So, I went to see some corn.
The corn stalks were very dry, bleached.
Children dressed like dinosaurs & monsters.
Babies were wheeled around in Radio Flyers.
Snowcones tempted me. But I resisted.
Kristin Naca has a poem up at Poetry Daily. Maybe you need to read it: http://poems.com/poem.php?date=14542
Sometimes a book is so good, you need to pre-order it. So, maybe you should apply that to Illusrtating the Machine that Makes the World, by Joshua Poteat.
You can order it here and here:
"I find Joshua Poteat's poetry as moving as any being written today. His first collection, Ornithologies, was wise and piercing and beautiful, and Illustrating the Machine That Makes the World is every bit its equal. From the illustrations and inquiries of the book's opening pages, haunted by change and loss and the mysterious enterprises of every living creature, to the playful vanishing act of its final section, Poteat pays heed to literature's oldest and greatest calling: to tell the truth about things."
—Kevin Brockmeier, author of The View from the Seventh Layer
"Joshua Poteat’s new collection is a brilliant, unsettling, unclassifiable, and consummately strange sequence. Poteat possesses something of Joseph Cornell’s zeal to reconfigure but enshrine the ephemeral, and to make from the odd detritus of the past works that are at once exhilarating and elegiac. When we open Poteat’s Cabinet of Wonders, we encounter the work of a true original."
—David Wojahn, author of Interrogation Palace
In this book-length series, poems with titles such as “Illustrating the theory of interference” and “Illustrating the construction of railroads” are paired with nineteenth-century engravings depicting phenomena from geology to astronomy to mechanics. Yet the poems relate to the images in an oblique rather than a direct way. Poteat uses this framework to construct a mysterious and engaging book that inhabits many worlds at once, bridging the real and the imagined, the traditional and the experimental, the surreal and the ordinary.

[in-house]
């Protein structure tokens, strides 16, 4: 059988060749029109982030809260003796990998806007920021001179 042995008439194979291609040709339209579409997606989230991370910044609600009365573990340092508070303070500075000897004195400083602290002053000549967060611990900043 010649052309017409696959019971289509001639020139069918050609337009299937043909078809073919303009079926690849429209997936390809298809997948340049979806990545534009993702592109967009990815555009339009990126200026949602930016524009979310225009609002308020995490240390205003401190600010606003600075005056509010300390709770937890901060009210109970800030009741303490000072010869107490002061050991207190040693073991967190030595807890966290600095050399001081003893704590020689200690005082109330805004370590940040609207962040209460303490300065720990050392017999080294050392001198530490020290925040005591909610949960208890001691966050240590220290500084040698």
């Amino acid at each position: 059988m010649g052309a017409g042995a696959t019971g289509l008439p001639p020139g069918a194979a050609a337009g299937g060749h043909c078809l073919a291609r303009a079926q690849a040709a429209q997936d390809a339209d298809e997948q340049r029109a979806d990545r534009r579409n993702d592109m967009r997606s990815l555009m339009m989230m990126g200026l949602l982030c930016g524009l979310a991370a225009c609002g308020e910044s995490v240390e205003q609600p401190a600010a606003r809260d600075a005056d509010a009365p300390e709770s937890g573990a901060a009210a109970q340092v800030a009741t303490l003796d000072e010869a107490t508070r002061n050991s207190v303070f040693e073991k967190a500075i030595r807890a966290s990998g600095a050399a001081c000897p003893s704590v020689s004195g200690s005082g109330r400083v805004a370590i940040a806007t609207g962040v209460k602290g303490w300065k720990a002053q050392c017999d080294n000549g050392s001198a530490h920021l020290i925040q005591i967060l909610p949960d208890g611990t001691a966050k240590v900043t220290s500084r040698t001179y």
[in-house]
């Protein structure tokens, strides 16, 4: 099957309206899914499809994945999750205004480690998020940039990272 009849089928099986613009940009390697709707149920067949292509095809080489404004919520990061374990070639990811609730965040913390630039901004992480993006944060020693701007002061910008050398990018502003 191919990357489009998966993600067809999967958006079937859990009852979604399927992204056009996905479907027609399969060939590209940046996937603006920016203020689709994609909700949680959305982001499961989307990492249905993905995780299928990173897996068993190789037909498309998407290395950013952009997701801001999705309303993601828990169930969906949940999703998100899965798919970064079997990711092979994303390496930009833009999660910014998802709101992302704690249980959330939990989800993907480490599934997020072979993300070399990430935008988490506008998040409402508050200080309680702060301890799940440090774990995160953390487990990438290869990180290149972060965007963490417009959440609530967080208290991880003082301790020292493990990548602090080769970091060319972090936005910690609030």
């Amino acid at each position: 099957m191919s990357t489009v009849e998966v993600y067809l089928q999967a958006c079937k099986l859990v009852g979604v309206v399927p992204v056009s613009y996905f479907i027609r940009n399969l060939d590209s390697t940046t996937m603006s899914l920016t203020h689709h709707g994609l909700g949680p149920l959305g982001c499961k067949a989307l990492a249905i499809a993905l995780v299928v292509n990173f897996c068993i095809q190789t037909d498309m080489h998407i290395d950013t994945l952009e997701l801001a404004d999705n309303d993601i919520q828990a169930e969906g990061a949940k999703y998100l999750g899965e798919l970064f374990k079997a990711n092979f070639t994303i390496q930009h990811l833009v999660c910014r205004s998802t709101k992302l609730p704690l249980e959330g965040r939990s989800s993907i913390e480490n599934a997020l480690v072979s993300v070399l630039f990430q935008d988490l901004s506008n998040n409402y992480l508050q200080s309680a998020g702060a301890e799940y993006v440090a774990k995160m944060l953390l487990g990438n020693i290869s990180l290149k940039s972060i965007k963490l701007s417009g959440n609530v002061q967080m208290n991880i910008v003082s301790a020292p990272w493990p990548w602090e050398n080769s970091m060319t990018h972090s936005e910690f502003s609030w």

As each diagram and scene gives rise to a poem that intertwines the life of German artist and printer J. G. Heck—imagined, as little is recorded—with Poteat’s own, the book reveals a preoccupation with landscape that encompasses both the precision of Heck’s carefully labeled sine waves and brass devices as well as the eeriness of his depictions of skeletal hands or dogs tearing apart a wounded boar. Poteat’s intense interest in the natural world is set against a sense of a world behind the world, where each living thing is properly named and the Spirit glows purposefully above the forest, ready to heal if asked in the correct manner.
Here are some other extremely important blurbs to convince you of its worth:
"Good morning Vietnam!"
"Yo, Poteat's book blasted my Irish pants off!"
"There are pictures!"
"This book is, how you say, very much similar to, how you say, a book."
"Yawn. Also, excellent!"
"Paper is overrated."
"Call your mother."